China #7: So, what did you DO in China?
by Rev. Nancy Fox
In Shanghai on Tuesday, October 23, we met with six of the top leaders of the Three-Self Patriotic Movement (TSPM), which is the official Protestant church (a single denomination) in China and the largest Protestant body in any country. In Jiangsu Province alone (where we have spent most of our time), there are about two million members. The “three-self” element is drawn from what was new Protestant mission thinking around the end of the 19th century that newly planted churches should be self-governing, self-supporting and self-propagating. That approach was shown to be highly successful in Korea and was embraced by the Chinese church after foreign missionaries were expelled in 1949 and the re-opening of churches following the Cultural Revolution. Because of this three-self emphasis, the Protestant church in China is truly Chinese.
Rev. Dr. Manhong (Melissa) Lin, Associate General Secretary, headed the TSPM delegation with which we met. She introduced us to their seven departments and their work and shared that they continue to work toward contextualization of church and theology in their unique Chinese societal and cultural context. The TSPM will celebrate the fortieth anniversary in 2019 of the re-opening of the churches in 1979, the same year in which The Outreach Foundation will celebrate our fortieth anniversary since our founding. Associate Secretary Lin shared with us the four principles of healthy partnerships of the Chinese Christian Council (CCC)/TSPM: sincerity, openness, legality and equality. She shared their desire for continued support in theological education (especially teachers of theological English), training for social services if people have expertise in specific areas such as health care ministry and senior care homes.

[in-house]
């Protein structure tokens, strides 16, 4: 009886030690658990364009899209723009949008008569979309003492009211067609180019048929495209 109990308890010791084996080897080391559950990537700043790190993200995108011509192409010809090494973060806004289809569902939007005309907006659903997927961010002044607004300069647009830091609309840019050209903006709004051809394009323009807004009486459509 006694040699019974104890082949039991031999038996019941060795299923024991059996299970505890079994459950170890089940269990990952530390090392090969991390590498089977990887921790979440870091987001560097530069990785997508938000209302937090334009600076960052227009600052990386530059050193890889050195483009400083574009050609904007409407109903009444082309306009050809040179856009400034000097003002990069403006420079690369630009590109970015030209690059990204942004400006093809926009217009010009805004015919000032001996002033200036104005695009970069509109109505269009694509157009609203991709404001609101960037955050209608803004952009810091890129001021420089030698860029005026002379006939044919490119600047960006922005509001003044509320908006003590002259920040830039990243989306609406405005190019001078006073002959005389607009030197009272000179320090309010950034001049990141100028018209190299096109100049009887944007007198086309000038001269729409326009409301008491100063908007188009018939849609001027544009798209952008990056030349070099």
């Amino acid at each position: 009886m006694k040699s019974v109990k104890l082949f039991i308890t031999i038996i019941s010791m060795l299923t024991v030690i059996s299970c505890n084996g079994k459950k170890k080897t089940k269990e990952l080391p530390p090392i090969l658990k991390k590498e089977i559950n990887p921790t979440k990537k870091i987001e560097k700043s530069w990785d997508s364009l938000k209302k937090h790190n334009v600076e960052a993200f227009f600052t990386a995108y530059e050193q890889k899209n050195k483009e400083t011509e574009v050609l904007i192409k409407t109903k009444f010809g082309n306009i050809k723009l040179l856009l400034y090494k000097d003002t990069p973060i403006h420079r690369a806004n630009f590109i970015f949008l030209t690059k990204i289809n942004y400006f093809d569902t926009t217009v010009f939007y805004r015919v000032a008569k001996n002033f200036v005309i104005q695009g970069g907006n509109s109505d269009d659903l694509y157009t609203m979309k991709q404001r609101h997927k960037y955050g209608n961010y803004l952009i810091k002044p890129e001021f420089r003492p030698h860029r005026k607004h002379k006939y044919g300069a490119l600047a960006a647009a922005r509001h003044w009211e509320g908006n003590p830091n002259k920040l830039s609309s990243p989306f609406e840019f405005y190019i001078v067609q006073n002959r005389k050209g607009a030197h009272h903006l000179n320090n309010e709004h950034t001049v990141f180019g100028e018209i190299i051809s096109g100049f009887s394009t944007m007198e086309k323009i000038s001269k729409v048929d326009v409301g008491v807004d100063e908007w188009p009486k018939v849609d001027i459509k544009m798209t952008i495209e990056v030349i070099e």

General Secretary Lin shared that the 38-40 million Protestants in China are still a small percentage of the 1.4 billion people in China, so there is much room for growth of the church which is still on the margins of society. Both round tables of our combined groups discussed politics over lunch and shared a desire for relations between our countries to be healthy. We agreed that we will pray for each other as we face similar and different challenges to live as faithful Christians in our contexts.
The trip is drawing to a close, and our minds are turning towards home and how we will share about our time here. When people return from a “mission” trip, a typical question tends to be “So what did you DO there?”
The list of things we have NOT done is much longer than what we have done. We have not built buildings or done medical work or trained leaders or done anything FOR our colleagues and hosts. But we have exchanged lovely gifts. We have feasted on course after course of typical regional specialties through multiple banquets, doing our best with chopsticks. We have sat around tables, asking and answering questions, to seek to understand each other and the differences and similarities of our churches, ministries, contexts and challenges. We have posed for a lot of pictures. We have worshiped in Chinese, hummed along with sometimes familiar tunes and stood in front of congregations to be introduced. We have listened to PowerPoint presentations, toured and admired church buildings, seminaries and hospitals. We have tried to understand what it is like to be a Christian and to be the church in China. We have let our brothers and sisters in Christ in this very different context teach us about how God is working in their context and their understanding. We have prayed together. We have BEEN together.
Dr. Marvin Hage, an obstetrician from the Wilmington church, led our team devotion, reflecting on what it means to be an obstetrician. He said that “obstetrics,” in Latin, means to “stand with,” and talked about how true it has been of his work - to just BE there, usually not doing much, and how like that is to what we have “done” here in China.